There’s a lot of talk these days about software-defined infrastructure (SDI), but the one things that is for certain is that when it comes to infrastructure convergence there is no turning back now.

According to Raghu Raghuram, executive vice president and general manager for the software-defined data center at VMware (VMW), the IT industry as a whole has now reached a fork in the road. Legacy approaches to managing IT that required extensive systems integration just don’t work at scale. In their place we’re seeing the emergence of converged infrastructure that enables compute, storage and networking to all be logically managed together. The decision that IT service providers have to make now is how quickly they will embrace an IT trend that is all but inevitable, said Raghuram.

Scaling IT without scaling costs

Driving all this convergence, said Raghuram, is simple economics. The single most expensive component of IT is still labor. Organizations simply can’t afford to keep throwing people at the IT management equation. Managing IT at scale requires much greater reliance on automation, which in turn Raghuram said is blurring the lines in terms of IT job functions across the data center.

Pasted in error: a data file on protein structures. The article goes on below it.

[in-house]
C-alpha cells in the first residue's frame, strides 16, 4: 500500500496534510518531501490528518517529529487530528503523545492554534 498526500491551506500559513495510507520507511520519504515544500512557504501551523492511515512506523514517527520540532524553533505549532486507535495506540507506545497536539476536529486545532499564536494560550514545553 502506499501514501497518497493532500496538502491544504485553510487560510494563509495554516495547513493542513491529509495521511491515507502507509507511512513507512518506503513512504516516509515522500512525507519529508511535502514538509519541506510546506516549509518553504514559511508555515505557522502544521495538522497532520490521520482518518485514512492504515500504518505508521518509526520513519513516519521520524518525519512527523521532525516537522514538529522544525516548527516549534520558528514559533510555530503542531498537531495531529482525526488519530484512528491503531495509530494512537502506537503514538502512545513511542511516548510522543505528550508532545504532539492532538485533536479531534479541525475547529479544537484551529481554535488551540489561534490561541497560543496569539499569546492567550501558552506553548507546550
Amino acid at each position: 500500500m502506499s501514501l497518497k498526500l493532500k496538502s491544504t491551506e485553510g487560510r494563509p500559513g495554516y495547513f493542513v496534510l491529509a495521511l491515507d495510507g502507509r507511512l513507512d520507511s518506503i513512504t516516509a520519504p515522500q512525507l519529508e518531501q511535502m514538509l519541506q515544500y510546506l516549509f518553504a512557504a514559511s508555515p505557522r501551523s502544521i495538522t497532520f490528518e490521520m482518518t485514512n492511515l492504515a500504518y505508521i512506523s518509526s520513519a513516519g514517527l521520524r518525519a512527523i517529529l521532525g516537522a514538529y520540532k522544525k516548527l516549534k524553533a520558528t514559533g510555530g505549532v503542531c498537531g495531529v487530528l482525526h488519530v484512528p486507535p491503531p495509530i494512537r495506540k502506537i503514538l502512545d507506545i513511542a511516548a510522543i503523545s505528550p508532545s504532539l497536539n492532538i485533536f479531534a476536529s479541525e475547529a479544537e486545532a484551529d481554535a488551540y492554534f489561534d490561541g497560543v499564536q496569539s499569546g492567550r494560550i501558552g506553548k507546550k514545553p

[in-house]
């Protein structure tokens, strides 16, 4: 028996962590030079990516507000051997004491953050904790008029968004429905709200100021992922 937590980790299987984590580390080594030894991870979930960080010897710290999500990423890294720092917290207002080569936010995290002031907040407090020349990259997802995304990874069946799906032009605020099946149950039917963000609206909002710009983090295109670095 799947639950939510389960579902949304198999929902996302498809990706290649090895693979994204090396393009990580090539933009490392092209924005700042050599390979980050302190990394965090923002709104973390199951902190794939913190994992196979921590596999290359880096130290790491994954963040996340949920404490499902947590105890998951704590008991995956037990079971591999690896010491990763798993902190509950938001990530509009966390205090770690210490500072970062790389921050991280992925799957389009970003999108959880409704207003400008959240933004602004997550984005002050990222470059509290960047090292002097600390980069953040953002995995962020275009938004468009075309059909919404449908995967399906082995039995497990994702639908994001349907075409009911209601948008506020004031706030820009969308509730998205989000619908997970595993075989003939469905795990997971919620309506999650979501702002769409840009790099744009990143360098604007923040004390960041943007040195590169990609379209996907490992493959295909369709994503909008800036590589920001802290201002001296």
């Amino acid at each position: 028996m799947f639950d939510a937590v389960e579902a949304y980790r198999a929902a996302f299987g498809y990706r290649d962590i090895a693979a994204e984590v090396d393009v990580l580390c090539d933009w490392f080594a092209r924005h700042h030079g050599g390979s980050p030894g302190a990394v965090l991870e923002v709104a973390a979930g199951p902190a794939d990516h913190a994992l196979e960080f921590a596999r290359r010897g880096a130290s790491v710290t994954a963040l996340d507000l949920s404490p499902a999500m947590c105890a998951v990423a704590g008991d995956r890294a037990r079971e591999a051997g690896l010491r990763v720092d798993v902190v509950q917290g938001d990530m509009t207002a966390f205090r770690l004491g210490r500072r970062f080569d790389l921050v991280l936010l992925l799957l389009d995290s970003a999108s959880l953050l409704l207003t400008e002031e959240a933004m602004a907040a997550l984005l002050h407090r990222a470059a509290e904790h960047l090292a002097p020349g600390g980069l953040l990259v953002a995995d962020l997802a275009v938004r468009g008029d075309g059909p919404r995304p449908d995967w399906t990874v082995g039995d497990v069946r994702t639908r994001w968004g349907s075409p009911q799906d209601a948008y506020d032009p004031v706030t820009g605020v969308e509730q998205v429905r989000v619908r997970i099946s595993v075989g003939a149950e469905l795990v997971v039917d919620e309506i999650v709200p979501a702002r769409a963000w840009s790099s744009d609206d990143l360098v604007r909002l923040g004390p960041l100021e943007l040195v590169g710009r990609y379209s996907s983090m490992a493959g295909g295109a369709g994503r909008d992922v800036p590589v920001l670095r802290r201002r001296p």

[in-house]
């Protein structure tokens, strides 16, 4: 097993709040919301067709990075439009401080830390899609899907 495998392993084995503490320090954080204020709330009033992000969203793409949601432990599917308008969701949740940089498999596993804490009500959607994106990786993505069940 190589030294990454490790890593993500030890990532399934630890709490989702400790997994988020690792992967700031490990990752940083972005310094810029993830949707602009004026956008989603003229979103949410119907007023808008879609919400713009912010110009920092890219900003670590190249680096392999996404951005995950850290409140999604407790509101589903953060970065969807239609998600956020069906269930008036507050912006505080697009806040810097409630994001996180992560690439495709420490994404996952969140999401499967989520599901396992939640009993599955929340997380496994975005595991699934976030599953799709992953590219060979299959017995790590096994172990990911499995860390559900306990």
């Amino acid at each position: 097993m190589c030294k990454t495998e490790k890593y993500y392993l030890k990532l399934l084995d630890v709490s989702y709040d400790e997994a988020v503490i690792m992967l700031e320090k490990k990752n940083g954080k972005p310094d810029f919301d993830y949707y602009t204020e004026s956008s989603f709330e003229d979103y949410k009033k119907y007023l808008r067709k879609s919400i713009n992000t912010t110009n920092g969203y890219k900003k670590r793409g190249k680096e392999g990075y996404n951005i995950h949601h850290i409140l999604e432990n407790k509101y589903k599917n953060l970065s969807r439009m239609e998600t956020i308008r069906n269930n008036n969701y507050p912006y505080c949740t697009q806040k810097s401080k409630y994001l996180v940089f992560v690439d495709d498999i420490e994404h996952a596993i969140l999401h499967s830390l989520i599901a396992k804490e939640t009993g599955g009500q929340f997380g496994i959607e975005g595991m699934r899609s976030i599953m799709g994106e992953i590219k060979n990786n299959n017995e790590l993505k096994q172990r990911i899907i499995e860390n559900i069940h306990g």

For MSPs this convergence can’t occur none too soon. Most of them are limited in their ability to take on new clients simply because they can’t find enough IT talent with the right set of skills. While the industry as a whole can work towards making more IT talent available, it would be a whole lot simpler for all concerned if IT itself simply became easier to manage.

Leveraging virtual machines

Raghuram said one of the first manifestations of all this convergence has been the rapid adoption of VMware VSAN, which moves the management of all the storage attached to virtual machines into the province of the server administrator. As the VMware management framework continues to evolve Raghuram said the entire rack itself, rather than any of its components, will become the new unit of measurement inside the data center.

Naturally, this transformation of how IT is managed will affect all IT environments. But MSPs have some of the most compelling financial motives to be at the forefront of this change. Nowhere is the cost of IT labor felt more acutely because it not only impacts cost, it directly impacts the degree to which MSPs can scale.

MSPs and their customers, of course, may not be all that excited about having to forklift upgrade all their systems to attain those savings. But clearly, the ones that do it first are going to have a significant competitive edge over those that find themselves tied to legacy IT management frameworks that are inherently more expensive to deploy and maintain.